The operating theory of most oil analysts and economists is that OPEC will let prices go up and up. Nothing could be further from the truth. Goldman Sachs has said oil could spike to $200 a barrel sometime in the next two years, but that won’t happen.
Oil is now at $120 and on its way up. The kings and princes in Saudi Arabia and Dubai are adding to their wealth at the rate of tens of billions of dollars a year. Their plan has been to hold demand and accuse speculators and the dollar of pushing up prices. They don’t want to discuss demand increasing in China and the emerging markets and slower production from big exporters like Russia, Mexico, and Venezuela.
The ministers of OPEC are greedy, as they should be, but that are not boobs or buffoons. The know that there is a tipping point when oil prices will move inflation from the category of concern to the column of disaster. They know what inflation can do. They help create the last big wave in 1973. That also increased unemployment to over 8% in the US and worse in other developed countries.
A real global recession is no better for OPEC than it is anyone else. The cartel wants fairly even consumption. Spikes up and down are not suited for a systems with fixed production, shipping, and refinery operations. The current infrastructure is not set up for big swings in oil use.
So far, the economy has favored OPEC. No major country has fallen into deep recession. Inflation is more a concern in China and India than in the US, but their GDPs are growing faster meaning that they can more easily absorb the costs, at least for now. An idle oil infrastructure is expensive to maintain.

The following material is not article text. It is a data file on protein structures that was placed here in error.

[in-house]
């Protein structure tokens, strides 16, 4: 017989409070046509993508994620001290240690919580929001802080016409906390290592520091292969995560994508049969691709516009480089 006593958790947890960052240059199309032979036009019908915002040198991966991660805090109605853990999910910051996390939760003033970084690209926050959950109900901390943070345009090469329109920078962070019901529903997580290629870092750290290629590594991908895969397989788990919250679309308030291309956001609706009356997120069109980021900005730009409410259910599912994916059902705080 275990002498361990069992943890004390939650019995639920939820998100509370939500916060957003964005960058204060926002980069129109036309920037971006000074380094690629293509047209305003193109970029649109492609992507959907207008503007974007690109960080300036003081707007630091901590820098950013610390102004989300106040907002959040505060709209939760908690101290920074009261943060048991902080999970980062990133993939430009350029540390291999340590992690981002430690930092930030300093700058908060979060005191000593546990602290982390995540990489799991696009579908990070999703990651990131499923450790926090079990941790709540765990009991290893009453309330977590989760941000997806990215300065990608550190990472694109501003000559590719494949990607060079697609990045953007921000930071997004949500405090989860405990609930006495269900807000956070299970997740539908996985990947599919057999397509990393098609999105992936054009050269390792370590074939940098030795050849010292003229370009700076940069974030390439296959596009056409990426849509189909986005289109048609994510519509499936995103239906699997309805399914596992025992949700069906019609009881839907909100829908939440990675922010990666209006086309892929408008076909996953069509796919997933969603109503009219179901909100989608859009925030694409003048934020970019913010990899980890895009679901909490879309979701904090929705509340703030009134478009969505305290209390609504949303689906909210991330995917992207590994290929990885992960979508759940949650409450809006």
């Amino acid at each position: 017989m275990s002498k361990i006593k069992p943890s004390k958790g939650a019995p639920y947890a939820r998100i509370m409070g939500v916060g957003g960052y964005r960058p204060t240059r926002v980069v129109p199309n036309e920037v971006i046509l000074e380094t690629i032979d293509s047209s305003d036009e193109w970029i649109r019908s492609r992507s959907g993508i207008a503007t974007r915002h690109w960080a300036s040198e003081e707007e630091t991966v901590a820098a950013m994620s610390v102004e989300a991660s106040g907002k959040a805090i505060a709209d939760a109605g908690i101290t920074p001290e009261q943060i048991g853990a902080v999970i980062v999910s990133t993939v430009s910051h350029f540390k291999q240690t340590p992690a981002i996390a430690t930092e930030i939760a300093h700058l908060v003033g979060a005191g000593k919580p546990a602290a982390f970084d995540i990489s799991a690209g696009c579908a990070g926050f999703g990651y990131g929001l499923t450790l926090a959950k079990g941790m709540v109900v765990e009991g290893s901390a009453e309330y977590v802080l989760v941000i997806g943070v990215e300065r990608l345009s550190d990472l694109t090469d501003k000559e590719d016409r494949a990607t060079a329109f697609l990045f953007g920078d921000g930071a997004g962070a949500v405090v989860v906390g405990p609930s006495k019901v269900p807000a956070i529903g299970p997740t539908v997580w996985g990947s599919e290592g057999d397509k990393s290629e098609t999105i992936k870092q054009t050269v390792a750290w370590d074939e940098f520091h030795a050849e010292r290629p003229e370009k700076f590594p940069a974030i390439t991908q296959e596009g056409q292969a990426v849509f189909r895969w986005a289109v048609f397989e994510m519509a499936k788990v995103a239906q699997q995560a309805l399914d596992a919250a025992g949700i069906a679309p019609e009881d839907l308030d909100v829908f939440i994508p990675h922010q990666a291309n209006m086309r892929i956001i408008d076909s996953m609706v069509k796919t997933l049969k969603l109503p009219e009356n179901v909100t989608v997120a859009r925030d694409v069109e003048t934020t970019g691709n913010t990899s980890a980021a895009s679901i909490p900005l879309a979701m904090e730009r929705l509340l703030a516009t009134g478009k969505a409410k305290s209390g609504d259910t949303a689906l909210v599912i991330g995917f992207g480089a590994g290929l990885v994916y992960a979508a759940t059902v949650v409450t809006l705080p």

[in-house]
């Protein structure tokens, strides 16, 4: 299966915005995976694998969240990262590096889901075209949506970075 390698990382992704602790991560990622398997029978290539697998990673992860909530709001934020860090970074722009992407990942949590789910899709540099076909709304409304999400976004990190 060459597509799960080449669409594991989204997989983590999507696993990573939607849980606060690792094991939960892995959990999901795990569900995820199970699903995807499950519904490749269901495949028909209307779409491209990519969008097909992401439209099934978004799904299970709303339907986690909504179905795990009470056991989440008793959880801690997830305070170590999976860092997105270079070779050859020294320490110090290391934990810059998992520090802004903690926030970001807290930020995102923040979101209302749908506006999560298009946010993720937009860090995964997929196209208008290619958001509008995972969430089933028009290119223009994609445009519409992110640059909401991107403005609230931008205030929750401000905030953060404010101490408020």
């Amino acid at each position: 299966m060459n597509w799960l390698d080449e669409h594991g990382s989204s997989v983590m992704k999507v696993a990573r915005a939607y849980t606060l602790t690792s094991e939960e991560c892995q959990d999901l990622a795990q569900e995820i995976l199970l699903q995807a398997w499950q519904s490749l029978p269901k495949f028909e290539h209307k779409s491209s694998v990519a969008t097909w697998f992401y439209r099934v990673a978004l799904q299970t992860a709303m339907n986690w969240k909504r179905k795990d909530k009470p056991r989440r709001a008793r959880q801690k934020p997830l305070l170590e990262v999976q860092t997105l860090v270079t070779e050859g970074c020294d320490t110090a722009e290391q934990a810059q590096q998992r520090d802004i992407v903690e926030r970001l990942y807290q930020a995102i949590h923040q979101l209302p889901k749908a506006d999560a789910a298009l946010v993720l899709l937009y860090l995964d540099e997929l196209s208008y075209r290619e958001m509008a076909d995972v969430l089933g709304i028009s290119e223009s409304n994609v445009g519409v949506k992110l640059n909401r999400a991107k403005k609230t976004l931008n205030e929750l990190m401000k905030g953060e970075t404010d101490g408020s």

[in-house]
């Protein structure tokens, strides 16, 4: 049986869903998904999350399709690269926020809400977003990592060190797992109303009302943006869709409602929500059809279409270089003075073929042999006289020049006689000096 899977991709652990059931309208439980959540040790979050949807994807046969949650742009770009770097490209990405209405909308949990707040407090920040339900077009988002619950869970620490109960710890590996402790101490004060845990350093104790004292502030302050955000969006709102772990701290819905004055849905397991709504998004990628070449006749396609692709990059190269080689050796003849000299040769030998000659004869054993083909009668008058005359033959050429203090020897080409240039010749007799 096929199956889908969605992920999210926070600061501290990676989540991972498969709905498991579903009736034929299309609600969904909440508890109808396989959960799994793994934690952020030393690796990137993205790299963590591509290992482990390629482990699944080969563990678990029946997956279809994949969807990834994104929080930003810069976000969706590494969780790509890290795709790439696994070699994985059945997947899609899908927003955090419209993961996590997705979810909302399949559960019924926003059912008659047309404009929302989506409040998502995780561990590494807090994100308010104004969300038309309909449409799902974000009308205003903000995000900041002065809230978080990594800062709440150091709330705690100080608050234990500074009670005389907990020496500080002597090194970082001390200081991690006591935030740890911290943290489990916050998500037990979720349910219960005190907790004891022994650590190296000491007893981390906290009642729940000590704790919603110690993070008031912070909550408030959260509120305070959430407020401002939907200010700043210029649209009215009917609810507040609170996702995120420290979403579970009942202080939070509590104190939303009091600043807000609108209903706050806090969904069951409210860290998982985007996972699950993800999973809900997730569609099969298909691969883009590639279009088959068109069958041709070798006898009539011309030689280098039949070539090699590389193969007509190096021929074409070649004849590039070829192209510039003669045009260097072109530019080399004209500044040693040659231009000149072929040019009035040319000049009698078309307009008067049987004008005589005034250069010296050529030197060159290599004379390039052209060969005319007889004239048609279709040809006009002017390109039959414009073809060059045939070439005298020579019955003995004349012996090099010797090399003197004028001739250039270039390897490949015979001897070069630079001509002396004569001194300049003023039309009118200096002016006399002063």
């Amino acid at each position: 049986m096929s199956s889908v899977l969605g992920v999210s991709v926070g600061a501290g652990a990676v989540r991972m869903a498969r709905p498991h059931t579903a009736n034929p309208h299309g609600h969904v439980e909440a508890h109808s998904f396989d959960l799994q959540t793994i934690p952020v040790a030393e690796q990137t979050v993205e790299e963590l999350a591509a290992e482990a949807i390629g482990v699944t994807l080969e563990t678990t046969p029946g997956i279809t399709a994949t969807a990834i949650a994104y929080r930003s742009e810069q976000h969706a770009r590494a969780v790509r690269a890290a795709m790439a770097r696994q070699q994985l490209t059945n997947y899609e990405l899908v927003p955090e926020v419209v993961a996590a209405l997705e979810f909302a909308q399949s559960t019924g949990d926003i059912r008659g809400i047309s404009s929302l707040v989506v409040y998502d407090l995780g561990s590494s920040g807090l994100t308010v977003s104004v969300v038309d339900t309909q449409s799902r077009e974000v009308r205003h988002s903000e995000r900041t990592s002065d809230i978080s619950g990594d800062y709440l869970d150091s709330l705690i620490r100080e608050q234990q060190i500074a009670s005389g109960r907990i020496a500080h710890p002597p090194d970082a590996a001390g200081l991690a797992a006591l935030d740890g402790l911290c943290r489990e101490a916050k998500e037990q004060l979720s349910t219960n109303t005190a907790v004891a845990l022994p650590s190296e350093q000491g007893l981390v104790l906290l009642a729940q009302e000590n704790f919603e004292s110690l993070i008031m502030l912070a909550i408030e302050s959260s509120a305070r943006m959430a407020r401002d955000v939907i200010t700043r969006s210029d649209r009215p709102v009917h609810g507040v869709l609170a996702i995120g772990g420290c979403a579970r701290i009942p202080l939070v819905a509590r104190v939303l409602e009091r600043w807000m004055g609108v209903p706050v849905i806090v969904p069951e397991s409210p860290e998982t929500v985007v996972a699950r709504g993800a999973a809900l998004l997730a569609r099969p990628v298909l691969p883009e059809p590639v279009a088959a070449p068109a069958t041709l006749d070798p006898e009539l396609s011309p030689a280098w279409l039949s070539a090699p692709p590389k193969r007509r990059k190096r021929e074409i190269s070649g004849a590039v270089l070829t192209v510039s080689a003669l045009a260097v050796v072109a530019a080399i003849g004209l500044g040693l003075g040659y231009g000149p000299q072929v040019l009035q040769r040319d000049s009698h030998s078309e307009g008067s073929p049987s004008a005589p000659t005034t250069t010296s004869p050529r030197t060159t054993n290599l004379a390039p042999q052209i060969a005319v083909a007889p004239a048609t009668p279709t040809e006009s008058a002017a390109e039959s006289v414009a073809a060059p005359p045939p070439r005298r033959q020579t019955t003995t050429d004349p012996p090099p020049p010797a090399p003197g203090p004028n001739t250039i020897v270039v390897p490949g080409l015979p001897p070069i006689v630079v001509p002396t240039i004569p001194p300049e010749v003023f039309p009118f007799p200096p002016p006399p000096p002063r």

The tipping point. It may not come at $120, but somewhere North of that, gas moves to $5 very quickly, It was $3 late last year. That affects China as much as the US. The central government in the world’s most populated country can underwrite bringing in $100 oil and pushing it out of refineries at sub-market prices for oil and diesel. It keeps China’s transportation network moving. It feeds the 10% GDP growth driven by exports. But, what happens when other economies slow and exports are harder to come by? That also makes it harder for the Chinese government to come by the money to process oil on the cheap.
In the US, inflation is already robbing the general population of capital it needs for basics. Gas plus mortgage costs have eroded consumer spending. If unemployment moves up, the cart falls over and a recession could become deep and long.
OPEC’s machinery gets broken if oil demand takes a sharp plunge. If oil prices move up another 10% to 15%, the odds of that happening go higher geometrically
Douglas A. McIntyre